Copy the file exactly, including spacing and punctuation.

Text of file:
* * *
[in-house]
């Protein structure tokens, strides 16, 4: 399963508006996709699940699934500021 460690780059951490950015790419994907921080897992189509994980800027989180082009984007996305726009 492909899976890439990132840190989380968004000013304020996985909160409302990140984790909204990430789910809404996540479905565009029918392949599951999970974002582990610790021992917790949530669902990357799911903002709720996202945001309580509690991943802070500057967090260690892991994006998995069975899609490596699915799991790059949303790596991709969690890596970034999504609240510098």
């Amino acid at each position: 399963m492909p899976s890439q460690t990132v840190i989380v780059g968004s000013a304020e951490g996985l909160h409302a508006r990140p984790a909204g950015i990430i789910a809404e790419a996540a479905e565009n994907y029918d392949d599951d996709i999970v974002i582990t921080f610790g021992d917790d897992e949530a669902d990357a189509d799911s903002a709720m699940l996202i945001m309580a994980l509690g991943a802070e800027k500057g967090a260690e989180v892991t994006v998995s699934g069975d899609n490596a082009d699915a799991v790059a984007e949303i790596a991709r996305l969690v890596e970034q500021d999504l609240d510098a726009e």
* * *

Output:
[in-house]
């Protein structure tokens, strides 16, 4: 399963508006996709699940699934500021 460690780059951490950015790419994907921080897992189509994980800027989180082009984007996305726009 492909899976890439990132840190989380968004000013304020996985909160409302990140984790909204990430789910809404996540479905565009029918392949599951999970974002582990610790021992917790949530669902990357799911903002709720996202945001309580509690991943802070500057967090260690892991994006998995069975899609490596699915799991790059949303790596991709969690890596970034999504609240510098």
């Amino acid at each position: 399963m492909p899976s890439q460690t990132v840190i989380v780059g968004s000013a304020e951490g996985l909160h409302a508006r990140p984790a909204g950015i990430i789910a809404e790419a996540a479905e565009n994907y029918d392949d599951d996709i999970v974002i582990t921080f610790g021992d917790d897992e949530a669902d990357a189509d799911s903002a709720m699940l996202i945001m309580a994980l509690g991943a802070e800027k500057g967090a260690e989180v892991t994006v998995s699934g069975d899609n490596a082009d699915a799991v790059a984007e949303i790596a991709r996305l969690v890596e970034q500021d999504l609240d510098a726009e």